Austin Advocates Call Trump's Order To Cut Refugee Resettlement An Attack On 'Vulnerable People'
Local advocates and leaders are denouncing the Trump administration’s order to cap the number of refugees admitted into the U.S. next year at 18,000. The number will be the lowest ever under the resettlement program, which was established in the 1980s.
At a news conference Wednesday, organizers called the proposal an attack "on vulnerable people seeking safety."
“The U.S., the richest nation in the world, was at one point a nation that accepted the most refugees in the world,” Simone Talma Flowers, executive director of Interfaith Action of Central Texas, said. “Here it is every year since 2016 the number has been decreasing.”
The 18,000 refugee limit is down from 30,000 this year and a more than 80% decrease from 2016. According to the Pew Research Center, Texas has taken in more than 88,000 refugees since 2002, but that number has declined sharply over the past few years. So far in 2019, the state has resettled 2,300 people.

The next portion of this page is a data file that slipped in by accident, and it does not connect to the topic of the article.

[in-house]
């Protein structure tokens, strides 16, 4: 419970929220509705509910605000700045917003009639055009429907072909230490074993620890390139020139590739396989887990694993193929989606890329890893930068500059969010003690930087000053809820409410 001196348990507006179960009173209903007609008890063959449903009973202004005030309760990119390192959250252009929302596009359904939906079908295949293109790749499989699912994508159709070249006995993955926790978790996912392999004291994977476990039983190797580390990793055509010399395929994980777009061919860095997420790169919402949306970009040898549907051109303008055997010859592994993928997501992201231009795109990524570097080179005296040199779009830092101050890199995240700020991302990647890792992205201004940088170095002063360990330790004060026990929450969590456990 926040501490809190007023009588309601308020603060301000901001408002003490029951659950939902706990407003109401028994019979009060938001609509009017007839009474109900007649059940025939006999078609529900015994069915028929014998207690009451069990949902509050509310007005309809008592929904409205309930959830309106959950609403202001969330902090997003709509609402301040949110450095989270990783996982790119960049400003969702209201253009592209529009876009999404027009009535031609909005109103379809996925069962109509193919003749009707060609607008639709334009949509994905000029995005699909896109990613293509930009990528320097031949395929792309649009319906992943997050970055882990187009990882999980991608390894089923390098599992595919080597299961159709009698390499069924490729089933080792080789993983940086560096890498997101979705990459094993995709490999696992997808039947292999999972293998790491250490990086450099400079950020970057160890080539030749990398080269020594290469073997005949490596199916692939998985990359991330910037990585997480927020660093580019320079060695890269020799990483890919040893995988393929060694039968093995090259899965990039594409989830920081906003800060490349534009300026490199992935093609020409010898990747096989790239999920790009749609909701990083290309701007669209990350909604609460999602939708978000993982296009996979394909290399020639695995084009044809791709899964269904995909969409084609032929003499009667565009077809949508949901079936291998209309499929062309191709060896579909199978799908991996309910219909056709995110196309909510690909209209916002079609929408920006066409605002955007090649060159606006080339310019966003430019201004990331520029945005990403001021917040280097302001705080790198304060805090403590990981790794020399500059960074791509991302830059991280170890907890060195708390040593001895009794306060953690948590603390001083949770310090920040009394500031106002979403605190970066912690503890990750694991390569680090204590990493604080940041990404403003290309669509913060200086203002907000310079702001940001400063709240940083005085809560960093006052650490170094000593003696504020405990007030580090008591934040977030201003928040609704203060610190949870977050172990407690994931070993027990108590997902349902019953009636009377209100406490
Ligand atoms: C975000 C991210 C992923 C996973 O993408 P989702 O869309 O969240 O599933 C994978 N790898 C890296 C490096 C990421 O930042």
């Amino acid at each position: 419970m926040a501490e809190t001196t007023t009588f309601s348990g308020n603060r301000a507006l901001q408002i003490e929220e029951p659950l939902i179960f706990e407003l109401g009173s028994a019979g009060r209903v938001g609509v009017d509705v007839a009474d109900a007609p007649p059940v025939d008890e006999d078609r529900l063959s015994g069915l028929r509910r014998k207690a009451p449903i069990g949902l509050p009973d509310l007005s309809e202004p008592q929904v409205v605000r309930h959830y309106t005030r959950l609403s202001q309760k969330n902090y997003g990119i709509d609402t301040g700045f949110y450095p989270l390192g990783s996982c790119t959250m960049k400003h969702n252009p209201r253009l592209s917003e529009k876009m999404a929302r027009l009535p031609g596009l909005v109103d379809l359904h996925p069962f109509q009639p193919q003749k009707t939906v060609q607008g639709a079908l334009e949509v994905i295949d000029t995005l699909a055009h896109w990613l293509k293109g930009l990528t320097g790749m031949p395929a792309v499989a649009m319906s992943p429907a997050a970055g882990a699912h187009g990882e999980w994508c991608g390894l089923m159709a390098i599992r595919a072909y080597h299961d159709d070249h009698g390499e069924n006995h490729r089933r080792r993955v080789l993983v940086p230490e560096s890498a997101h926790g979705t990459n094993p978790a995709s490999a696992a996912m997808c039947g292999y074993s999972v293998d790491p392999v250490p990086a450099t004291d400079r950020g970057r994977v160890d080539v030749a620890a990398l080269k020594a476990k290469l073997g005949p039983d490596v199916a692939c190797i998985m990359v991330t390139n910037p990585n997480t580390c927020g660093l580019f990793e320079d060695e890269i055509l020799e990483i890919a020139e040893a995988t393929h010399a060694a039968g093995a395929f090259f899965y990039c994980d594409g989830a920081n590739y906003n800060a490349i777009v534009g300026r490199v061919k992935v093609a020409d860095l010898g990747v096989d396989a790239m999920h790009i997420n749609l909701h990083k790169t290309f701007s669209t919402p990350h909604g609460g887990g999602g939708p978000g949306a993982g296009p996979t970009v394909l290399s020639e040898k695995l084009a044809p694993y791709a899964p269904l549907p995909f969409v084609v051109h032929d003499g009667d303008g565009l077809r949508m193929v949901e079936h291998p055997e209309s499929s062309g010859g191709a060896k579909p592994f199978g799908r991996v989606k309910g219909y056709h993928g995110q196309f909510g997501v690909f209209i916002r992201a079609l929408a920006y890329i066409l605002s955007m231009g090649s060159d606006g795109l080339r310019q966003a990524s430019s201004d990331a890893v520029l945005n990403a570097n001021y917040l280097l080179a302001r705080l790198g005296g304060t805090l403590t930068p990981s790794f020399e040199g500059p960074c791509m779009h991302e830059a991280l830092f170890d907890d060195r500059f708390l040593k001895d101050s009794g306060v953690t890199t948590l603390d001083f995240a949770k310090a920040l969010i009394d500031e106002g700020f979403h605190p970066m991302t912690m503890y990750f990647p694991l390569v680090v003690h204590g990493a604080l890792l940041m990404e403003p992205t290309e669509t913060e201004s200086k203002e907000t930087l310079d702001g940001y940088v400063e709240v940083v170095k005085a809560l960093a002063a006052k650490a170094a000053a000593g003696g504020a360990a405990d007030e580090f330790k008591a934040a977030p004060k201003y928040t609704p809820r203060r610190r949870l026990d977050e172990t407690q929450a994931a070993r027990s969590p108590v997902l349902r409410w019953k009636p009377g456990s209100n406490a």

"Refugees represent peoples that have a deep respect for hard work and given the opportunity would share our commitment to the American dream," Austin Mayor Steve Adler said. "It is abhorrent that in our present political debate these people are being used as pawns. We are a great country. We are a great country with plenty of room."
The proposed order would also give municipalities and states the right to deny refugees.
“That really doesn’t reflect the Christian value and vision of loving our neighbor as yourself," Vox Veniae Pastor Weylin Lee, whose parents immigrated from China, said. "So our congregation is very saddened and very frustrated by that decision and that practice."
White House officials defended the decision in a report to Congress stating “the current burdens on the U.S. immigration system must be alleviated before it is again possible to resettle large numbers of refugees.”
Talma Flowers told residents to contact their lawmakers and ask them to raise the annual admissions goal.
“Speak up and demand that we do better,” Talma Flowers said. “Do it today. … Do it now.”